In another incident a woman came to Aisha stating,”My husband neither divorces me nor leaves me on my own, nor has martial relations with me.”
The man was calling for a divorce but before the waiting period ended keep calling it off, claiming to have changed his mind; his real intent was not to work on their marriage, but to prevent her from remarrying. He wanted to continue to have control over her even though he no longer wanted her to be his wife. Upon hearing of this, Aisha indignantly told the Prophet Muhammad about it; eventually, the angel Gabriel revealed to him the following verse: “Divorce must be pronounced twice and then a woman must be retained in honor or released in kindness.” (Baqara 2:229) 
We can see the influence of Aisha bint Abu Bakr, the wife of the Prophet, on women’s education in her community, for in one poem Nana Asma’u states, “I bring all women to Aisha; Aisha, the Noble Daughter of Al-Siddiq… She was held in esteem by the Prophet. “ The purpose of such a poem in her education campaign was to call upon her community to study the life of Aisha bint Abu Bakr to foster an attitude of women’s learning and scholarship.
The house of Aisha bint Abu Bakr became one of the earliest Islamic academic centers in the world. Within her academic center, many of the earliest scholars of Islam would learn, study, and graduate.
Ibn Abu Malayka, stated about her, ”When she was faced with something that she did not know, she was not able to stand without learning more.
Aisha Bint Abu Bakr had a global impact in terms of fostering the education of women.
“I bring all women to Aisha; Aisha, the Noble Daughter of Al-Siddiq… She was held in esteem by the Prophet. She had a mastery of learning and exceeded all women. She was the most outstandingly pious women of her time” were the words of Nana Asmau, a woman Islamic scholar who at a time when women in the western world were largely denied educational opportunities.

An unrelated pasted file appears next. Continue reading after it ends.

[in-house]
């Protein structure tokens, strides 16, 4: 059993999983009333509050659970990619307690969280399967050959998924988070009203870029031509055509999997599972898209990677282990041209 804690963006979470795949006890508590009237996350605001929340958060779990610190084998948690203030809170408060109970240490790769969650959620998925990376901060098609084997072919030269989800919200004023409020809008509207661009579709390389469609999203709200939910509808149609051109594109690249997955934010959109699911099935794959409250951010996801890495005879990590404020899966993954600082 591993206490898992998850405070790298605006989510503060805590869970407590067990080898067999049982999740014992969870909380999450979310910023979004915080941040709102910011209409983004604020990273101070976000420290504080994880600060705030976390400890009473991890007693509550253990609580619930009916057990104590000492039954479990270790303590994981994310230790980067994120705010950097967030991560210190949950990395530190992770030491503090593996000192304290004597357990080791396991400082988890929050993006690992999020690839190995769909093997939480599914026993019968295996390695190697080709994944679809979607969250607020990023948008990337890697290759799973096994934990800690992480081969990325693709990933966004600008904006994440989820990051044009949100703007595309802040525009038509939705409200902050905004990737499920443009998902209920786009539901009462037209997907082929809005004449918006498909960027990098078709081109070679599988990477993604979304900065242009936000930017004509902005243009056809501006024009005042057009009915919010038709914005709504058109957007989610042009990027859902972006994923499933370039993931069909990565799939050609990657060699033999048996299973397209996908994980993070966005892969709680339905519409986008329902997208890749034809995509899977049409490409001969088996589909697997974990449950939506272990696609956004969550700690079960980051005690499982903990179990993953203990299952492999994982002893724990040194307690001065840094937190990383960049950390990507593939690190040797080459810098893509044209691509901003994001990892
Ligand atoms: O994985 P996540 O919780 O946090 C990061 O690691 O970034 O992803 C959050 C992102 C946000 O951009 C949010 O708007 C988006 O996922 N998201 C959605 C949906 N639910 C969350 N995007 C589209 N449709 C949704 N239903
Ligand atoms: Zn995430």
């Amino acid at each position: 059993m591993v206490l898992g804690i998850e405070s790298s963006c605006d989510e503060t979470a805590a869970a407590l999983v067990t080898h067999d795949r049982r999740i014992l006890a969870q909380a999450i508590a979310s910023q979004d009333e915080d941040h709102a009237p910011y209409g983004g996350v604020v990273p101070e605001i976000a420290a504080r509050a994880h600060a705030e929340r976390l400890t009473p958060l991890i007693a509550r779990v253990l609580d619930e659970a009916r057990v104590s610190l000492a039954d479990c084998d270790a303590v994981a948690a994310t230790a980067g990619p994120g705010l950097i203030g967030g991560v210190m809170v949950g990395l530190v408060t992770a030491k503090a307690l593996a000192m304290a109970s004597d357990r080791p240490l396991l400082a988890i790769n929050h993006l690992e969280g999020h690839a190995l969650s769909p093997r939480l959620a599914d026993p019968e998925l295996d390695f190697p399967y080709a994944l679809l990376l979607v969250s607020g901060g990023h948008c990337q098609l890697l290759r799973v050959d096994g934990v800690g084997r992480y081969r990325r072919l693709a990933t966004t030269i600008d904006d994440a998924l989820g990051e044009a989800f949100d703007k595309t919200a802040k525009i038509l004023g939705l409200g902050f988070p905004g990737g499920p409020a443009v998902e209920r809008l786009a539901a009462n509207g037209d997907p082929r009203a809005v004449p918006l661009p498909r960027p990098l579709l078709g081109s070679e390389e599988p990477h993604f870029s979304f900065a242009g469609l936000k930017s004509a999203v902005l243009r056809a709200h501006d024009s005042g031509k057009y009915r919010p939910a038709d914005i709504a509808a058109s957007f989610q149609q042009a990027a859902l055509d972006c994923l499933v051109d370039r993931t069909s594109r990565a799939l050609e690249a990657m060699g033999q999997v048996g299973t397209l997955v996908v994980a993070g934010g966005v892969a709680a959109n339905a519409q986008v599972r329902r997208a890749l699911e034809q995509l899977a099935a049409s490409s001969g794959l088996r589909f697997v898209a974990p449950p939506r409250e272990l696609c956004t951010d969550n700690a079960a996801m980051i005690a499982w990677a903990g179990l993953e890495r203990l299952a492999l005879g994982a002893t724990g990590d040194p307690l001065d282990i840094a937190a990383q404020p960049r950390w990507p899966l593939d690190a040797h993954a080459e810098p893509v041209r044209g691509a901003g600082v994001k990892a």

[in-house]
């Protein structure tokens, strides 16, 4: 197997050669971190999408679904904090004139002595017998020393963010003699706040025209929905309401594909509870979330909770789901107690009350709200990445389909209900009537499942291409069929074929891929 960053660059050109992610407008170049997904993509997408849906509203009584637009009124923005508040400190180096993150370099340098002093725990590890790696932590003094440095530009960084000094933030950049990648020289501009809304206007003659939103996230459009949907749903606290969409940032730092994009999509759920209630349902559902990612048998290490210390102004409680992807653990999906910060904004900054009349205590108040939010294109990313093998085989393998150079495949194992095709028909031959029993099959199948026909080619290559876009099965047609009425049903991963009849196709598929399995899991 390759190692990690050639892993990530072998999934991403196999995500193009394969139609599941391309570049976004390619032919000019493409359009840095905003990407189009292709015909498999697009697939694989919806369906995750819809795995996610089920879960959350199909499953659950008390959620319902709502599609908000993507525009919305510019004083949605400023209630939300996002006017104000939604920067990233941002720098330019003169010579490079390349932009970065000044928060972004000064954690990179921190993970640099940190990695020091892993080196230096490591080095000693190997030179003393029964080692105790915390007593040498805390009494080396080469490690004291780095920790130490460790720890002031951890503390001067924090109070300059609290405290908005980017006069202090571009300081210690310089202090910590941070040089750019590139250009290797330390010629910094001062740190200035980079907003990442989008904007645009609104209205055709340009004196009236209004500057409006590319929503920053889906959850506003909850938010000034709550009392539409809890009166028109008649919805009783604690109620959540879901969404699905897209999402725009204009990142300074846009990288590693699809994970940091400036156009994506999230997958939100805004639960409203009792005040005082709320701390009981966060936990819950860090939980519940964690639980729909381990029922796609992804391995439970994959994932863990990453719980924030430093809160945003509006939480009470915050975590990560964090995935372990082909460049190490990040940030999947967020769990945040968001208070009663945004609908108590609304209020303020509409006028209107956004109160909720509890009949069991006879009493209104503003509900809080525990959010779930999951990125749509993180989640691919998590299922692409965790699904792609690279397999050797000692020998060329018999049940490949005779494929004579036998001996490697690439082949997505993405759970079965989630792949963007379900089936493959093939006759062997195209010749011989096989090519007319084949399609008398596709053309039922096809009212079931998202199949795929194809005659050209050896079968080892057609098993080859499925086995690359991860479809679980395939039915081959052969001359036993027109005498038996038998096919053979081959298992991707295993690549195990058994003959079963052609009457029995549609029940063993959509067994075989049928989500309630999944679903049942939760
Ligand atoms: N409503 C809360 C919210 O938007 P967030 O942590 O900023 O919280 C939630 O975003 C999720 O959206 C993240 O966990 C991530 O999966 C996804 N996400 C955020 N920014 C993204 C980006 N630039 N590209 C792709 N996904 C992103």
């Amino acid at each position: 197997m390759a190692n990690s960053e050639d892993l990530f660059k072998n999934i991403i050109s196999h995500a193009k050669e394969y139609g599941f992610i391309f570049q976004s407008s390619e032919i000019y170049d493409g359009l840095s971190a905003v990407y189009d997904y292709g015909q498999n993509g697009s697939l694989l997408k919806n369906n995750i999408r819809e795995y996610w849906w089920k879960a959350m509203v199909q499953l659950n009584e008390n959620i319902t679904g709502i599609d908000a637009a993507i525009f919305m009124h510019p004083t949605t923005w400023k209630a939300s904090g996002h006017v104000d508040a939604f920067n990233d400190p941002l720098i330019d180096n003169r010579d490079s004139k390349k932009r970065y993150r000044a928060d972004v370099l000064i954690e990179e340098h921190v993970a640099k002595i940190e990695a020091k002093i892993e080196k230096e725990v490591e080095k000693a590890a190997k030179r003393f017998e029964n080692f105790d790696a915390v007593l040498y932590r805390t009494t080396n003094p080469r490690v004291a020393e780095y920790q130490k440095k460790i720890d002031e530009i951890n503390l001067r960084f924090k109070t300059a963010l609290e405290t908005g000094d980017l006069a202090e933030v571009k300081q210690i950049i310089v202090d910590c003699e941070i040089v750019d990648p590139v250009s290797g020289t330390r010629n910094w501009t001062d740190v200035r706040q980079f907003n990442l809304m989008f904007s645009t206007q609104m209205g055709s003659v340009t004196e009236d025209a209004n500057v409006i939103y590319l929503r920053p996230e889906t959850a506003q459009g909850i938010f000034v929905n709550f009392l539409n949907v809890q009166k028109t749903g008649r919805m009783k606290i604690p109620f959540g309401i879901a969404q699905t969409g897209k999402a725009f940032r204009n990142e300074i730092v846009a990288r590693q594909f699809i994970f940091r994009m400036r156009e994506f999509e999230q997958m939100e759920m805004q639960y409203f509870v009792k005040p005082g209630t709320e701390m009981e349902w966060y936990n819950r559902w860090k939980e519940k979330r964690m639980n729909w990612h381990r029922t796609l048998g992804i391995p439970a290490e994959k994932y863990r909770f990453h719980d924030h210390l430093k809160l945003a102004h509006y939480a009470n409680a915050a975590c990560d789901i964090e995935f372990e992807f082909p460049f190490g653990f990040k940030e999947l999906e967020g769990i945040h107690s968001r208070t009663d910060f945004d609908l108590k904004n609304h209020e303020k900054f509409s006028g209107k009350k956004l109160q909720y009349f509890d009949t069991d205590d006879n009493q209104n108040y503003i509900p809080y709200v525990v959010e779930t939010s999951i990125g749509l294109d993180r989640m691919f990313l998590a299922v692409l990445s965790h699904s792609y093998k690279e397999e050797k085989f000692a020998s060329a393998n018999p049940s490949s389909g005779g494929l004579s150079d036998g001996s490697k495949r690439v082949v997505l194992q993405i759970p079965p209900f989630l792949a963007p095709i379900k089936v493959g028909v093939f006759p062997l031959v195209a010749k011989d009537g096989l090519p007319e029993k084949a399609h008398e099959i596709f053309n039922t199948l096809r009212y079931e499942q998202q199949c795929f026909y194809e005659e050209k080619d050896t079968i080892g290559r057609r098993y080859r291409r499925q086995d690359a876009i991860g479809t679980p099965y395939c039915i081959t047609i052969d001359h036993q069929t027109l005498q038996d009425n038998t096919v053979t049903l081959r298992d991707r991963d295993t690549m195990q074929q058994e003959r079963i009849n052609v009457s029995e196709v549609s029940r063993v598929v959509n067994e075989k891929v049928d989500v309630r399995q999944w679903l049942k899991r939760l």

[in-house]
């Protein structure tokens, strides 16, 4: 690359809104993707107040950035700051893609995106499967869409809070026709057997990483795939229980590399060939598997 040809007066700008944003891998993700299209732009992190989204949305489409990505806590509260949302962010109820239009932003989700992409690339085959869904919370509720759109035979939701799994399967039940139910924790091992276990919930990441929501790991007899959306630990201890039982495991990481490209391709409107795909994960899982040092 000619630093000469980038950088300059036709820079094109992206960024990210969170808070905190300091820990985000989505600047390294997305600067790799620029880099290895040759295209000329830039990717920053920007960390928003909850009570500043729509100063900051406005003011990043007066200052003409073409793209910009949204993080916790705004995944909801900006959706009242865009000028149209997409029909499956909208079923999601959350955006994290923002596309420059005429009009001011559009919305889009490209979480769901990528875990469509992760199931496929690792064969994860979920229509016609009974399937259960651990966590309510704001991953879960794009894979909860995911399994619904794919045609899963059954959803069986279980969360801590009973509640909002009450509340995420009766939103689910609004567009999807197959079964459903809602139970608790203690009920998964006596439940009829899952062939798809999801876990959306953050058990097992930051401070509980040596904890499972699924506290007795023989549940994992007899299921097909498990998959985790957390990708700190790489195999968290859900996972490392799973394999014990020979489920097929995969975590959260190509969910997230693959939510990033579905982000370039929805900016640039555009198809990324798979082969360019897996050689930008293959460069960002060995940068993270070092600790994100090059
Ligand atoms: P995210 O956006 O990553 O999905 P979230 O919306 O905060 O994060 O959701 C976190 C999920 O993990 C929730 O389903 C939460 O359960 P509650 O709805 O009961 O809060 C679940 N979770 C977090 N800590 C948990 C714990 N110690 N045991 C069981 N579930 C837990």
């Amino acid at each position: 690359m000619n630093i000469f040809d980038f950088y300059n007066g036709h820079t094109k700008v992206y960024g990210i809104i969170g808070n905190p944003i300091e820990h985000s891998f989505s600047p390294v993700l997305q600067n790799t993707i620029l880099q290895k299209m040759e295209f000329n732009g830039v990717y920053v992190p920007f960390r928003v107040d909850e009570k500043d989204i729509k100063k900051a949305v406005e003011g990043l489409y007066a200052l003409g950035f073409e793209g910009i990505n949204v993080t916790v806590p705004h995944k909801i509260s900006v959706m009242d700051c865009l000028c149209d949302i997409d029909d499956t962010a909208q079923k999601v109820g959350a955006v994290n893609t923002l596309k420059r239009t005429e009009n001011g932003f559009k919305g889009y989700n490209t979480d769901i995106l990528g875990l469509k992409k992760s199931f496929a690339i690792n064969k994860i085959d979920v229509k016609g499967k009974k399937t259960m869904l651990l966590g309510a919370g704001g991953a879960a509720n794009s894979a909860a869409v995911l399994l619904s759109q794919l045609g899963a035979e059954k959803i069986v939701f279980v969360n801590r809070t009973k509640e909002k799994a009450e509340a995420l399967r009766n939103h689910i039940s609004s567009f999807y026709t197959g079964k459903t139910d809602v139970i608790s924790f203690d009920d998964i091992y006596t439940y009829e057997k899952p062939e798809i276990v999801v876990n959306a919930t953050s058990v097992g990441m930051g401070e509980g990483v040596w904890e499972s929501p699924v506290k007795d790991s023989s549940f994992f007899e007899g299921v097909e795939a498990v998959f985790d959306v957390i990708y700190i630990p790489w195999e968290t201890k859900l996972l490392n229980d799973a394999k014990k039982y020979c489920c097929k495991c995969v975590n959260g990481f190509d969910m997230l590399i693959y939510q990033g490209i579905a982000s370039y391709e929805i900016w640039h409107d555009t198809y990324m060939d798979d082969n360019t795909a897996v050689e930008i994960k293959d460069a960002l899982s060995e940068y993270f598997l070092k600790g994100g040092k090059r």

Nana Asma’u was personally commissioned by the Caliph of this West African spiritual community known as the Sokoto Caliphate to oversee an entire educational campaign including mass literacy for women.
The purpose of such a poem in her education campaign was to call upon her community to study the life of Aisha bint Abu Bakr to foster an attitude of women’s learning and scholarship. This is the true legacy of our mother Aisha Bint Abu Bakr(RA) and it is time we as Muslims educate the world of this fact.
1) Women and the Transmission of Religious Knowledge in Islam, by Professor Asma Sayeed
2)Aisha, the Wife, the Companion, the Scholar by Resit Haylamaz.
3) Women Education and Empowerment: An inclusive and precious model from the life of Aisha (R.A) Sayyed Mohammed Mushin. http://khadijahconference.com/onewebmedia/Women,%20education$20and%20empowerment%20-%Aisha%Aisha20(ra).pdf
3) One Woman’s Jihad, Nana Asmau Scribe,
4) Boyd, Jean (Editor); Mack, Beverly (Editor). African Historical Sources, Volume 9 : Collected Works of Nana Asma’u : Daughter of Usman Dan Fodiyo, (1793-1864). East Lansing, MI, USA: Michigan State University Press, 1997. p 282